========Remember that Warsaw's and Child's record yields were accomplished with conventional corn varieties. I get a kick out of the little girl whine that "there are no good conventional varieties anymore" and/or "the eeeevul corn companies conspire to keep good conventionals from us po' farmers, oh woe is us." Granted, the following resulted from a very long rotation out of corn. Granted, the glyphos tolerant corns were deprived of their no crop injury advantage since conventional herbicide was used. But, but, but, you little girl whine whimps, just lost your arguments:
GM hybrids aren't the only "elite" germplasm. G2 Genetics' 3-H-399 AgrisureRW hybrid, with a full complement of GM (genetically modified) traits, captured headlines with a record 309.5 bu./acre yield in the North Dakota University (NDSU) irrigated corn trials. However, the runner up may suggest an even bigger story.
With U.S. growers choosing to plant 88% of all corn acres to genetically engineered hybrids in 2012, one might think the day of conventional hybrids is over. Don't tell that to Walter Albus, research agronomist at Oakes Irrigation Research Site, Oakes, N.D. He reports that DS1803, a conventional hybrid from Dairyland, took second place in the irrigated yield trials with 286 bu./acre. Adding to the feat was the minimal inputs it received.
"None of the hybrids in the plots received any seed treatments, in-furrow or over-the-top applications of crop protectants," reports Albus. "The only seed treatment on any seed was what came in the bag. All plots were replicated four times with their yields averaged for the results."
Due to several conventional hybrids’ inclusion in the trial, none of the plots received postemerge glyphosate applications. Weed control on all plots was a burndown treatment of glyphosate. A pre-emerge treatment was a pint each of Lumax and Harness with enough additional atrazine to total 0.6 lb. of total atrazine.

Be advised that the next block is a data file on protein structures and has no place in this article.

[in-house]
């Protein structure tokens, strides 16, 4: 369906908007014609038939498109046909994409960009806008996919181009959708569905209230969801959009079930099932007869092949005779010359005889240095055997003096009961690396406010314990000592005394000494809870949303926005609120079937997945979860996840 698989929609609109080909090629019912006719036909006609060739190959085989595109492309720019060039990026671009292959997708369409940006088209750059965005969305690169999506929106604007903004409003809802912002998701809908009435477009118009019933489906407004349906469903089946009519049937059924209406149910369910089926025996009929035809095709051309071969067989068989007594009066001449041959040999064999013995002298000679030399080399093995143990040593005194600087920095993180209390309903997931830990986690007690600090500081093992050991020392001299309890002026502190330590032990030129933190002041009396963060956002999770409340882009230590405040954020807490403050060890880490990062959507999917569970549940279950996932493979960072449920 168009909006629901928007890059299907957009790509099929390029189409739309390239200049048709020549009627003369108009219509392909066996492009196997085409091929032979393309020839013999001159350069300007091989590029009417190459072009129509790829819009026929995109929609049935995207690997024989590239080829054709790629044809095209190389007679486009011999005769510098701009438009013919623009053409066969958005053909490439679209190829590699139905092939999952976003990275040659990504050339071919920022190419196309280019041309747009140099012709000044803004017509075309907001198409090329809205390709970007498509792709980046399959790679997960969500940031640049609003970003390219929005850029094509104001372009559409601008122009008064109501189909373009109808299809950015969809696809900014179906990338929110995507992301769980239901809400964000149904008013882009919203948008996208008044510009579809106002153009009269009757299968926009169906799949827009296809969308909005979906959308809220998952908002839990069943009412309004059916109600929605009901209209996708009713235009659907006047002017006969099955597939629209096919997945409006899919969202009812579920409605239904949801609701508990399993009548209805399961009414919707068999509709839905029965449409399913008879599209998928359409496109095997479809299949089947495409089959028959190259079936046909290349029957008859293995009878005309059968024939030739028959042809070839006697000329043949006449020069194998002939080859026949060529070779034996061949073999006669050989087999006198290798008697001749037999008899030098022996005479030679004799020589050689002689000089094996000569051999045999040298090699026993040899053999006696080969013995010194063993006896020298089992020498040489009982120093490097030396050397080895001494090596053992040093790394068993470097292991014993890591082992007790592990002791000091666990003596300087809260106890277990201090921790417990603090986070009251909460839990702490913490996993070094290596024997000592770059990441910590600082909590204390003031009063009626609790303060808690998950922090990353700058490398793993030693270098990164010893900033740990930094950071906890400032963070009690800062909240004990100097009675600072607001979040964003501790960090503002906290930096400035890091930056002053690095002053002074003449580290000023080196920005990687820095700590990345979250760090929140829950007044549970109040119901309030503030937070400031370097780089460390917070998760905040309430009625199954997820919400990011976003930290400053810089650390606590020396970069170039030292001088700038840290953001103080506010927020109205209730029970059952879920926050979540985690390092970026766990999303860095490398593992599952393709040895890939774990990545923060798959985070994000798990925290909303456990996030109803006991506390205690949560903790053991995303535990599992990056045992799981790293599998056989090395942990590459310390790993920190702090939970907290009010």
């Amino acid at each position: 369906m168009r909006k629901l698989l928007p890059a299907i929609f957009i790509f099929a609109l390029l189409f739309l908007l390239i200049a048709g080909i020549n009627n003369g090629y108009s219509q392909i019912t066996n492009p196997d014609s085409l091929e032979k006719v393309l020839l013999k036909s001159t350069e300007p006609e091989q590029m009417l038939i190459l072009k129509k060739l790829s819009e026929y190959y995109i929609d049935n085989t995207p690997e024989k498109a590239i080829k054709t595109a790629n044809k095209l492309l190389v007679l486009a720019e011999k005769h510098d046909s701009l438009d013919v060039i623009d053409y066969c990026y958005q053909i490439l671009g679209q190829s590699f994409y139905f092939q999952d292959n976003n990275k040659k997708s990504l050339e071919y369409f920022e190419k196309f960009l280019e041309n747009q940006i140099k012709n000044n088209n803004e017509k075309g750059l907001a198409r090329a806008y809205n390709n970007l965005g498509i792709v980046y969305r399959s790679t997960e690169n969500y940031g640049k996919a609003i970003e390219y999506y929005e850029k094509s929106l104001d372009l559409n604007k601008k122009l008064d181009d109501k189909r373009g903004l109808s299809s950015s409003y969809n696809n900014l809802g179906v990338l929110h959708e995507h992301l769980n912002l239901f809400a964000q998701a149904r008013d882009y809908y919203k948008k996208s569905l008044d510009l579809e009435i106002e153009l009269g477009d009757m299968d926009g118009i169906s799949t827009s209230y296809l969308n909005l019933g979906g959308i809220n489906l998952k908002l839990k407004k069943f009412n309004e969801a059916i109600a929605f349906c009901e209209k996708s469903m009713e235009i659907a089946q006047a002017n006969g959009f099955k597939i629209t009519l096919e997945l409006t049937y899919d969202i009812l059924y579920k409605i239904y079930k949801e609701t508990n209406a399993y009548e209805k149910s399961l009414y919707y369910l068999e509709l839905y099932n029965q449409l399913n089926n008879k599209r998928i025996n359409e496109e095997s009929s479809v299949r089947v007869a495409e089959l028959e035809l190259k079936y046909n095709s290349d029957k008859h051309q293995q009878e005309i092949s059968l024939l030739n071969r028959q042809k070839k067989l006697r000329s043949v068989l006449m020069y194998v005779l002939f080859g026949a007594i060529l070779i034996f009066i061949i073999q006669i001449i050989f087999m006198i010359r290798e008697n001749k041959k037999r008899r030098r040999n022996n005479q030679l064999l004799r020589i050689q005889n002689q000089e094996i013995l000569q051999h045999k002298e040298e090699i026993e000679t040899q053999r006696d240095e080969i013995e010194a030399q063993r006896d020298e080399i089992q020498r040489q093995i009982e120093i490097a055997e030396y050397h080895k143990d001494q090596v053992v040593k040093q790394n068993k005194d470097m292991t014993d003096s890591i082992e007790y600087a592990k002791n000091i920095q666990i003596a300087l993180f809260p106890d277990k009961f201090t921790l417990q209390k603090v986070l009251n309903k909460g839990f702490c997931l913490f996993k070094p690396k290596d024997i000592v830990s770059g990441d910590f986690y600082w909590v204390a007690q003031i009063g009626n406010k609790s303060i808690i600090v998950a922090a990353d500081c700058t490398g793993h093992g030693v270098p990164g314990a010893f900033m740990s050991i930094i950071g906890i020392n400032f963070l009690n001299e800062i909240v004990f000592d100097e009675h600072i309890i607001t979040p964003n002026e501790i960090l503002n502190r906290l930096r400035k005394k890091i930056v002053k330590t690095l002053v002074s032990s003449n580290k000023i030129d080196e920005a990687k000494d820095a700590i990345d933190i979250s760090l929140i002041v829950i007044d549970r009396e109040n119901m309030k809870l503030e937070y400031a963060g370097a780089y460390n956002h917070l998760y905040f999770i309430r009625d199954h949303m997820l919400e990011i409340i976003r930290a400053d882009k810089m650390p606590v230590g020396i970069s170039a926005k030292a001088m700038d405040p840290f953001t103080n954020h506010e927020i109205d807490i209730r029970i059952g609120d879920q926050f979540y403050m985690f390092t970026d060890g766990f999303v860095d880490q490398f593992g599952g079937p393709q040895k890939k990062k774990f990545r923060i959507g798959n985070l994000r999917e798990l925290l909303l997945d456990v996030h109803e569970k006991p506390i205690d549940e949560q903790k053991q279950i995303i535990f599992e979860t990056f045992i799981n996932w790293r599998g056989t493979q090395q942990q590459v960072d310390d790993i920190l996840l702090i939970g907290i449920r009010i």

Fertilizer applications were not unusual either. All the plots received 26 lbs. of nitrogen (N) in late March and another 53 lbs. during strip tillage in late April. All plots were sidedressed with 155 lbs. of N in early June for a total of 234 lbs. of N/acre, a level Albus has found adequate in the past.
"Longtime research at Oakes on N rates for continuous irrigated corn in research plots and fields has shown yields maximize between 180 and 240 lbs./acre N," he says.
The seedbed may have contributed to the high yields under low inputs, especially having been corn-free for at least seven years, reducing potential incidence of disease and insects to stress the conventional corn in 2012. "This year's trial was especially interesting," says Albus. "In the past, we’ve generally planted on soybean or potato ground for highest yields. This year we planted in last year's irrigated wheat stubble. The straw had been left, and the stubble mowed short. We strip-tilled it in the spring. In a seedbed comparison, wheat stubble plantings of two hybrids out-yielded soybean- and potato-ground seedbed yields."